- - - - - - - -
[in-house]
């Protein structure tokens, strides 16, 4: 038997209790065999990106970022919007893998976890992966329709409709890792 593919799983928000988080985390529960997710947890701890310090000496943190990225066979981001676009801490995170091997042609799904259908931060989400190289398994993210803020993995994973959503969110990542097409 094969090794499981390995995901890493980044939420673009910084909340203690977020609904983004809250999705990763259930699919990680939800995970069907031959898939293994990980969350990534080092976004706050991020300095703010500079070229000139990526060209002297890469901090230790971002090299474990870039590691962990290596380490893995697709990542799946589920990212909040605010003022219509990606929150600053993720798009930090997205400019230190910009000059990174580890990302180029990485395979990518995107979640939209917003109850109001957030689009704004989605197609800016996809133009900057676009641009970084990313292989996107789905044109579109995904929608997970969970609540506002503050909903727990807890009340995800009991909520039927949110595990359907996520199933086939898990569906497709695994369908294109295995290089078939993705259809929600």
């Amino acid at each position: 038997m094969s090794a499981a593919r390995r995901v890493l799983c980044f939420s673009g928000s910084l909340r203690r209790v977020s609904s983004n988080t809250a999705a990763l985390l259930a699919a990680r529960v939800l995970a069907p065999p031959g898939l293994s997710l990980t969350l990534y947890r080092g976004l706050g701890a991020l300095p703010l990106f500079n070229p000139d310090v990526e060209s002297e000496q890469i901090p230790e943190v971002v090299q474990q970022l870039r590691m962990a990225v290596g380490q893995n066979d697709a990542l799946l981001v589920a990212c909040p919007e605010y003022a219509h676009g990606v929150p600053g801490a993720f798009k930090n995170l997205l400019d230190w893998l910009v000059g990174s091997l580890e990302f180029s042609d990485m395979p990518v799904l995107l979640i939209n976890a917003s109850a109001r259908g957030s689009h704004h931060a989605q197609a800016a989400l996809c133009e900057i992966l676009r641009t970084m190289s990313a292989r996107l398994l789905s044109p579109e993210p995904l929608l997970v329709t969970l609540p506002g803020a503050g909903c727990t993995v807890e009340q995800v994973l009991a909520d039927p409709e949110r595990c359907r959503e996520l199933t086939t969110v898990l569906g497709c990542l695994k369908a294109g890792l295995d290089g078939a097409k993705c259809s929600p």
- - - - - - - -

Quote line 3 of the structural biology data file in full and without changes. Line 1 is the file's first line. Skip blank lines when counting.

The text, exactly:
């Amino acid at each position: 038997m094969s090794a499981a593919r390995r995901v890493l799983c980044f939420s673009g928000s910084l909340r203690r209790v977020s609904s983004n988080t809250a999705a990763l985390l259930a699919a990680r529960v939800l995970a069907p065999p031959g898939l293994s997710l990980t969350l990534y947890r080092g976004l706050g701890a991020l300095p703010l990106f500079n070229p000139d310090v990526e060209s002297e000496q890469i901090p230790e943190v971002v090299q474990q970022l870039r590691m962990a990225v290596g380490q893995n066979d697709a990542l799946l981001v589920a990212c909040p919007e605010y003022a219509h676009g990606v929150p600053g801490a993720f798009k930090n995170l997205l400019d230190w893998l910009v000059g990174s091997l580890e990302f180029s042609d990485m395979p990518v799904l995107l979640i939209n976890a917003s109850a109001r259908g957030s689009h704004h931060a989605q197609a800016a989400l996809c133009e900057i992966l676009r641009t970084m190289s990313a292989r996107l398994l789905s044109p579109e993210p995904l929608l997970v329709t969970l609540p506002g803020a503050g909903c727990t993995v807890e009340q995800v994973l009991a909520d039927p409709e949110r595990c359907r959503e996520l199933t086939t969110v898990l569906g497709c990542l695994k369908a294109g890792l295995d290089g078939a097409k993705c259809s929600p």